On October 27, 1997, Professor Cohen began his first-year Contracts class at the University of Virginia Law School by finding the Cleveland boy in the classroom. “I’m sorry,” he said simply to my classmate Scott, who within a couple of years would become my husband.
What else could he say when the Cleveland Indians, who haven’t won a World Series since 1948, entered the ninth inning of Game 7 with a one-run lead and — it’s almost needless to say — lost. Lost the game, lost the series, lost the title that was almost in their hands.
Cleveland always loses, and generations of Cleveland childhoods have been watered with the tears of loss after loss. Until Sunday, of course, when Cleveland ended its 52-year famine and satisfied its aching hunger for a win, champions at last.
I am, of course, a Clevelander by marriage, which is the worst sort of Clevelander, if you’re the kind of person who scoffs at old industrial Midwest cities. Who would choose such a place?
If you’re a fair-weather sort of person, you left a long time ago. You were looking for glitz or flash or maybe just a city that your friends would say, “Oh, cool!” about when you told them where you moved. You went looking for a city that was already done, ready for you, packaged neatly, something pretty you could buy. You were looking for a winner.
Clevelanders, though? Clevelanders see what can be built or made or, damn it all, toughed out. We see what they call “good bones,” a green city on a blue lake with an immovable backbone of cultural resources, genuine neighborhoods, and people brimming with heart and personality.
We are the underdogs, the cursed, the survivors. We stayed — or came — because we value the messy authenticity of real life and real people, and we wanted to build something beautiful out of the ordinary, the everyday, even the ugly of the world.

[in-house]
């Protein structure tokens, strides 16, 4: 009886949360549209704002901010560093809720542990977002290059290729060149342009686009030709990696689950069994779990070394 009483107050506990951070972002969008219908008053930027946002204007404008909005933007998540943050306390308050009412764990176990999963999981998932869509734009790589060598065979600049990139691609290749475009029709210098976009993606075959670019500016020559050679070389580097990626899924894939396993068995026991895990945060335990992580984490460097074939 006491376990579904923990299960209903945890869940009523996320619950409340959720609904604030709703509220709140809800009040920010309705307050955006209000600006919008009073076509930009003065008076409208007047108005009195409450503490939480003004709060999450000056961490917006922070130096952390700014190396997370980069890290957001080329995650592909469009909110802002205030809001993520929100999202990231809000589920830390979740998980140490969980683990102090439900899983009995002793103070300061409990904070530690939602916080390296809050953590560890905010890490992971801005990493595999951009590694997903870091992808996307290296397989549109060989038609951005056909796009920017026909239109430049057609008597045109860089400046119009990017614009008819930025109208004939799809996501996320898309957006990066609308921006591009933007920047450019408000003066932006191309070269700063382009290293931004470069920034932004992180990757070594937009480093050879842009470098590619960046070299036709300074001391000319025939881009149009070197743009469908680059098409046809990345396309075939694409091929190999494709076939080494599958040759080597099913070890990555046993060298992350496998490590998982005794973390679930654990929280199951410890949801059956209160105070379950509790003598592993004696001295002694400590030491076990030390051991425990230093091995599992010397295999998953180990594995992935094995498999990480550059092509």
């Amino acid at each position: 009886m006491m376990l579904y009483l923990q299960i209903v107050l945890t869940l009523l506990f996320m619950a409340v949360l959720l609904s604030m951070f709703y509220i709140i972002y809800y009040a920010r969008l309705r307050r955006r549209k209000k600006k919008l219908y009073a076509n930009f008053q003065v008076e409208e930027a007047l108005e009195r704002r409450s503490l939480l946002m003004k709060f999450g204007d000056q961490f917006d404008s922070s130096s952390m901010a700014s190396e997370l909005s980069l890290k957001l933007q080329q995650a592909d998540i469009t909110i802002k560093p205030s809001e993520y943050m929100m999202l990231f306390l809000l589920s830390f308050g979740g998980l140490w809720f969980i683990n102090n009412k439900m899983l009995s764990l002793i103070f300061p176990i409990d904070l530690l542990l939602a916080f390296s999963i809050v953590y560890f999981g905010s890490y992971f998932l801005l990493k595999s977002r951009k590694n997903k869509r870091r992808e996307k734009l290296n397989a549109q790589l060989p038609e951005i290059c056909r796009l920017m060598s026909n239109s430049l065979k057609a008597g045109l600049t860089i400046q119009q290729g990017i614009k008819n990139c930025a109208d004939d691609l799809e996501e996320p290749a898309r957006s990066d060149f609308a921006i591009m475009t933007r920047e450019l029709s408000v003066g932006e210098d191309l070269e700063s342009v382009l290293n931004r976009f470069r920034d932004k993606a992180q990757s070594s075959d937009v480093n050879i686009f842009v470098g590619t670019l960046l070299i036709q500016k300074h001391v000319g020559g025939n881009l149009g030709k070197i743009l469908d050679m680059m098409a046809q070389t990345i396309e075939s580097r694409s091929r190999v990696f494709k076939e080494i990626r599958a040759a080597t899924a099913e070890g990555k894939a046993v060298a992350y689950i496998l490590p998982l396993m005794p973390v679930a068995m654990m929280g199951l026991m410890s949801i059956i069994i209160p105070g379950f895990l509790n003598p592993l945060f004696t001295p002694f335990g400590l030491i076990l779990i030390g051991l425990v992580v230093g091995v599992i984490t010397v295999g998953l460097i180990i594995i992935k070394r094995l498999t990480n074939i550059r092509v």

Near downtown, this transitioning Rust Belt city of mine is still home to a steel mill, a muscular complex of gray buildings with fire streaming from its stacks. “Isn’t it beautiful?” I once said to a visiting friend as we drove by, who looked at me in puzzlement. But it is. It’s strength, and reliability, and hard work. It’s our history, and it’s us still. And although, yes, we need to watch those emissions so we can all breathe well, and we need to continue the good work of modernizing our economy, we wouldn’t want to erase our industrial past like it was an errant gray smudge on a canvas. No, it’s the beginning of our work of art, the bones of our modern city.
Cleveland knows how to build. We know how to create, to cultivate what we have, and to be patient. Most of all, we know how to work our tails off. Cleveland won the NBA championship in such a Cleveland sort of way — behind 3–1 in the best-of-four series, making it to Game 7 against all odds. We toughed it out from a 7-point halftime deficit, and put it all out there on the floor in a Game 7 that was, of course, down to the wire. It should have surprised no Clevelander to see our star LeBron James writhing in pain on the floor after a tough hit with 10 seconds to go in the game. That’s so Cleveland. We get no advantages, we get no breaks, and we do it the hard way.
Our city exploded in jubilation Sunday night, the shouts of joy spilling into the streets, the fireworks popping. It’s not the same as a championship in any other city. We wanted it more, and we waited and worked for it longer. Make no mistake –this isn’t just about sports. It’s about our city, reaping at last what it has so long sown in heart, guts, and determination. My favorite image from the night was an on-court photo of LeBron James, captioned simply, “EARNED.” It’s ours.
52 years of struggle, and victory at last. Isn’t it beautiful?